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Westland Lysander III - Ottawa, Ontario
Posted by: Groundspeak Premium Member Weathervane
N 45° 27.485 W 075° 38.649
18T E 449637 N 5034041
Quick Description: The British designed Westland Lysander high-wing monoplane went into service with the Royal Air Force in 1938. In 1939, the Steel Car Corporation at Malton, Ontario, began manufacturing the Lysander for RCAF use.
Location: Ontario, Canada
Date Posted: 7/13/2019 8:16:21 AM
Waymark Code: WM10YNT
Published By: Groundspeak Premium Member DougK
Views: 1

Long Description:
From an information panel on site:

The British designed Westland Lysander high-wing monoplane went into service with the Royal Air Force in 1938. It was intended for RAF-Army co-operation duties but won its place in history for its role in transporting 800 Allied agents to and from occupied Europe. The Lysander's remarkable STOL (short take-off and landing) capabilities made it ideal for such duties, as well as for photo reconnaissance and the accurate spotting of enemy movements.

Five RAF squadrons of Lysander's operated in France as part of the British Expeditionary Force until the 1940 withdrawal. The early recognition that the machines were unsuited to combat duties - they were far too slow against the Messershmitt 109s - resulted in the diversion of the RAF Lysanders to air-sea rescues, target- and glider-towing, and its notorious intelligence operations.

In 1939, the Aircraft Division of the National Steel Car Corporation at Malton, Ontario, began manufacturing the Lysander to fill the orders of the Canadian Air Force for an army cooperation aircraft.

The Canadian built Lysanders were produced in large numbers and outside Britain it was the RCAF that flew this type most.

Apart from a small number of Lysanders shipped to Britain in 1940 for service with RCAF Squadrons, the great majority of Canadian-built Lysanders were retained in Canada for training programs and target-towing duties with the British Commonwealth Air Training Plan. After the war very few remained airworthy. Four were used for crop spraying in western Canada and other were purchased by farmers for parts rather than for flying. In the mid-1960s, collectors began to gather and assemble these remains and several of these reconstructed Lysanders can be seen in museums.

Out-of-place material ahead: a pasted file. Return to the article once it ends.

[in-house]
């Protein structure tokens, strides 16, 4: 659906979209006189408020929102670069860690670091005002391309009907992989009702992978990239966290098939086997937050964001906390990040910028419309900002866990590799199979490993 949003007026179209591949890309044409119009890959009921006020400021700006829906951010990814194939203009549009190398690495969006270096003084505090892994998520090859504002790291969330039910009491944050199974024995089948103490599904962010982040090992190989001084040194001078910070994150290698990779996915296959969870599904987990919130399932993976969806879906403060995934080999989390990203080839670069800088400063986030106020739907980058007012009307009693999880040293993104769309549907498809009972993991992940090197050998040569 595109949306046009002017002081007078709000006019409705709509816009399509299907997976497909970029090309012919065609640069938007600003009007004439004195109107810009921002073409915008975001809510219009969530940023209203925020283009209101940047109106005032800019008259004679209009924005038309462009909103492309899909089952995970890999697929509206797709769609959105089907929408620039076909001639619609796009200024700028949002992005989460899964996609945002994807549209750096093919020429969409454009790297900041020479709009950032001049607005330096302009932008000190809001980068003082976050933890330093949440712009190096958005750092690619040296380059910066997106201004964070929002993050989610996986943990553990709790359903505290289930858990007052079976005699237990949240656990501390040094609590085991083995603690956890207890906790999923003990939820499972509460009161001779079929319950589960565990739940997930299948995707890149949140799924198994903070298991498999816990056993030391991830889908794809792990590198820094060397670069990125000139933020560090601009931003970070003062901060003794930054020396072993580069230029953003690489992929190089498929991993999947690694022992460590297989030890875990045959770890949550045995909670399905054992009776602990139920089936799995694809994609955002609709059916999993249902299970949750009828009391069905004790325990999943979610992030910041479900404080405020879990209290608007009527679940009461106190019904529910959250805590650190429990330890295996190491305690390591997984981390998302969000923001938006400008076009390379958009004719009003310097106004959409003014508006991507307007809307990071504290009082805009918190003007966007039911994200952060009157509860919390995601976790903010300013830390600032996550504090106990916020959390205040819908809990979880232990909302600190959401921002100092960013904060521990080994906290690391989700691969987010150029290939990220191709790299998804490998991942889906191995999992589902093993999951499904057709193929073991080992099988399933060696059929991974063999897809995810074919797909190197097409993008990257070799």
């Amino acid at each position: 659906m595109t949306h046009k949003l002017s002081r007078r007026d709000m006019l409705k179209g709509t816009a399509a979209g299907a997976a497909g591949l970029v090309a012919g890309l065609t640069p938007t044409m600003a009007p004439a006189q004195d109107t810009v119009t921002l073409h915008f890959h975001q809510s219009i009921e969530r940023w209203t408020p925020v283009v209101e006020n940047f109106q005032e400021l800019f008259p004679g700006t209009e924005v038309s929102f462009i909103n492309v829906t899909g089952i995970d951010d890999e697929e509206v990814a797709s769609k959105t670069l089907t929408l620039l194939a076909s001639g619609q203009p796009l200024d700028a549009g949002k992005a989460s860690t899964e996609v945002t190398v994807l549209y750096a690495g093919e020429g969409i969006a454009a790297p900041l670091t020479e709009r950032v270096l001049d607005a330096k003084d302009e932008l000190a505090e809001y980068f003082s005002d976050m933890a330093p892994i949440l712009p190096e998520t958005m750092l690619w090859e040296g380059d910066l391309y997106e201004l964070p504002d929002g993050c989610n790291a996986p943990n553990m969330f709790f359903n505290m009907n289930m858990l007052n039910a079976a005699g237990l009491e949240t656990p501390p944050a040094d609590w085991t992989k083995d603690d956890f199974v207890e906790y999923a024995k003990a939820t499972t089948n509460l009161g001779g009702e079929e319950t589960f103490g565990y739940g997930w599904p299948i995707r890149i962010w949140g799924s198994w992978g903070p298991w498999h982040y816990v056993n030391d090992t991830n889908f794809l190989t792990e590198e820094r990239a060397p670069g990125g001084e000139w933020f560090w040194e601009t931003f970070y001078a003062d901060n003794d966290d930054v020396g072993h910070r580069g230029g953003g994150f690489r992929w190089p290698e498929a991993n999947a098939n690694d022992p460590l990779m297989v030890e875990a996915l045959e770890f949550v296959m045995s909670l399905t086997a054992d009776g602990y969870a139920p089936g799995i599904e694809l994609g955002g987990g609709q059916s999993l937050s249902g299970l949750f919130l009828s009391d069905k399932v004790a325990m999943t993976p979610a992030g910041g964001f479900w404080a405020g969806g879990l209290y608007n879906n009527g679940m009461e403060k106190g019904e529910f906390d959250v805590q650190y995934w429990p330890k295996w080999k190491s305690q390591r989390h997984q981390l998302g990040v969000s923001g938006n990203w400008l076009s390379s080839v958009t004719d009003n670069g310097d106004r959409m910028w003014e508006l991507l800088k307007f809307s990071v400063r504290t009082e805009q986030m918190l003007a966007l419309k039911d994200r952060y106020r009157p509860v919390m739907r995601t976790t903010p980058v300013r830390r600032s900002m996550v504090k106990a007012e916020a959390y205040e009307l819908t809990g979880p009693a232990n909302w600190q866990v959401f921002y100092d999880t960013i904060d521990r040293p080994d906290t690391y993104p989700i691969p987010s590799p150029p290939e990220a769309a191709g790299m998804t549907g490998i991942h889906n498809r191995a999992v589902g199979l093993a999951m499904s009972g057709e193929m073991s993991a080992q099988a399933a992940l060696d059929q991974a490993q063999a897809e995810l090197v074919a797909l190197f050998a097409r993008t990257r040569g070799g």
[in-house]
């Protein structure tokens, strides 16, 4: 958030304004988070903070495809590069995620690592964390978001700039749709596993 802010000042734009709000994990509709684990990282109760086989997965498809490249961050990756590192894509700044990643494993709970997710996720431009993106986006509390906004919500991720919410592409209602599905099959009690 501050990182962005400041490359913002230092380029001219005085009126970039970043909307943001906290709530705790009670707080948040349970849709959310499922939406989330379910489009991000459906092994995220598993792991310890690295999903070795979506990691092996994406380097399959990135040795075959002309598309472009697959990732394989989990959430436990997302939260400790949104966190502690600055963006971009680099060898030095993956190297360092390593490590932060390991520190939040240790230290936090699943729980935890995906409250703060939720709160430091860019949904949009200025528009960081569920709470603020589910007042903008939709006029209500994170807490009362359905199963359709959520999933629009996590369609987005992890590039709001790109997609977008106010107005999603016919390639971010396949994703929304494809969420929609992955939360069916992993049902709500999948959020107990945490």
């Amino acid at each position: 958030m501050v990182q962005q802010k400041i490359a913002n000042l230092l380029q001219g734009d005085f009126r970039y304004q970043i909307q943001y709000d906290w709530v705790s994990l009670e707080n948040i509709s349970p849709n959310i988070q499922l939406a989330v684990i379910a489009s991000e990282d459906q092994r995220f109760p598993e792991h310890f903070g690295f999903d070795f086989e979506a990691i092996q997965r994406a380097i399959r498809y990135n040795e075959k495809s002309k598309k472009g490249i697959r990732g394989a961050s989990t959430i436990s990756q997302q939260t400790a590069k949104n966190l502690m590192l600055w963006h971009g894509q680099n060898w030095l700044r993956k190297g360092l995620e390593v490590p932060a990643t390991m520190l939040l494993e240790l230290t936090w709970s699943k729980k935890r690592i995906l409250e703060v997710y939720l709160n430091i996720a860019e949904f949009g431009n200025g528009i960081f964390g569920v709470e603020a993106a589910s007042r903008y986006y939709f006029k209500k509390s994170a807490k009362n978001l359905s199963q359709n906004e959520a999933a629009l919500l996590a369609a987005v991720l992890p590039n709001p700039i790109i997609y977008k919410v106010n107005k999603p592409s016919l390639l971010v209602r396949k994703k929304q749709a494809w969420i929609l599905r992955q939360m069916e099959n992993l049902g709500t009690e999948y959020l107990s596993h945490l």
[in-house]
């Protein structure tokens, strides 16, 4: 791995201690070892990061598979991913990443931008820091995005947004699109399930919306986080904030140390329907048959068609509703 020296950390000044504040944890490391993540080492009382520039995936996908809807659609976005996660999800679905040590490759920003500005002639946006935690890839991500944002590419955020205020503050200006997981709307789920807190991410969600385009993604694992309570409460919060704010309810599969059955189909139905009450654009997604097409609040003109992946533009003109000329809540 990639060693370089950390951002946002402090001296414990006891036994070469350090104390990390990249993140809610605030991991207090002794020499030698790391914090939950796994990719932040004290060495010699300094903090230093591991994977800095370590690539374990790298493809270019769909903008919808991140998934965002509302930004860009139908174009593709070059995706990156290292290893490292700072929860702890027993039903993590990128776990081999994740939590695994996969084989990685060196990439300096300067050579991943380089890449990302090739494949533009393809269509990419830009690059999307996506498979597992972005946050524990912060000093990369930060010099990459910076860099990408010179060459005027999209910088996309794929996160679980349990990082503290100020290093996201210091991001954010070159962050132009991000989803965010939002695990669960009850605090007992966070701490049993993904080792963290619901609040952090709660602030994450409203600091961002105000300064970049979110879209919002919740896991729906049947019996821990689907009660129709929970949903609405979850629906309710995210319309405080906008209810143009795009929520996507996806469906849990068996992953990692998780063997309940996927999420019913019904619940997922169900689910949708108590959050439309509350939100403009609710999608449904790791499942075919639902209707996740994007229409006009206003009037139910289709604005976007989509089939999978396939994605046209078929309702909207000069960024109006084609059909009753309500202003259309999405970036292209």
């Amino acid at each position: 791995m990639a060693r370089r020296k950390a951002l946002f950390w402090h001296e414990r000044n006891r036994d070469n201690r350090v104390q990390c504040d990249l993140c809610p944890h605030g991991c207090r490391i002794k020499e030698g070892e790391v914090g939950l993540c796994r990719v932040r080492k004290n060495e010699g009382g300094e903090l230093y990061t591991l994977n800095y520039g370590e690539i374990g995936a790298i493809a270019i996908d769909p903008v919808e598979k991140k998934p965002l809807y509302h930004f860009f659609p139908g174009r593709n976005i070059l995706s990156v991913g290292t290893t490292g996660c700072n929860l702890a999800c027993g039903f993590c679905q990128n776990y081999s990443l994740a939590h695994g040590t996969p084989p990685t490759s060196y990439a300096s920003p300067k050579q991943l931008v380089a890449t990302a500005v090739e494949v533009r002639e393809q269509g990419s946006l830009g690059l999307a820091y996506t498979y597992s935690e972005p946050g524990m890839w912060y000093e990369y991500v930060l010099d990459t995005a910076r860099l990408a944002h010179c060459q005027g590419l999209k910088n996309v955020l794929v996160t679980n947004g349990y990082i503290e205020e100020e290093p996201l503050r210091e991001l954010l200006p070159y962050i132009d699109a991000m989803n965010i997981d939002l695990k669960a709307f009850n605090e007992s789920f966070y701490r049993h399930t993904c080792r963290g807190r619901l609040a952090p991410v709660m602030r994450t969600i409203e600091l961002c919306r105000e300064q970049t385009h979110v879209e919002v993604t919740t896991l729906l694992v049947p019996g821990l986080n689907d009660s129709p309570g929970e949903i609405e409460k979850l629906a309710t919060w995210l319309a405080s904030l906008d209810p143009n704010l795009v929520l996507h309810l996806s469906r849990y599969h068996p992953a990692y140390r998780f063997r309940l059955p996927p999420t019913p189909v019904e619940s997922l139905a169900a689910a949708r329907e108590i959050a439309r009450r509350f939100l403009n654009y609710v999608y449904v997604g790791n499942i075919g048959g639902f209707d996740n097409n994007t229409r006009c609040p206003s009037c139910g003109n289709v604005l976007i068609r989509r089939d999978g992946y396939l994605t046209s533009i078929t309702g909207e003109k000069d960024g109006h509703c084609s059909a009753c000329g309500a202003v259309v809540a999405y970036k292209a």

The aircraft on display was assembled and restored using British- and Canadian-built components by RCAF personnel as a Centennial project. It was flown to Rockliffe and presented to the Museum in September 1968. It is finished in the markings of a British Lysander serving with No. 110 Squadron, RCAF, in England, in 1940.

From the Canadian Aviation and Space Museum's Website:

A British single-engine observation aircraft developed by Westland Aircraft Limited and produced from 1938 to 1942

Named after Spartan general Lysander, it was also known as "Lizzie"

Short-take-off-and-landing (STOL) capabilities meant it could operate from unprepared fields

Obsolete by 1940, it was replaced by fighter planes used in a reconnaissance role

Built in Canada by National Steel Car Corporation (Malton, Ontario) for the RCAF; initially used for observation, then by bombing and gunnery schools

Delivered over a hundred agents into occupied Europe on night missions, using fields as runways

Postwar, it did not see civilian use, with the exception of the few used as crop-dusters in Western Canada

First flight was in June 1936
Artifact no.:
Westland Aircraft Ltd.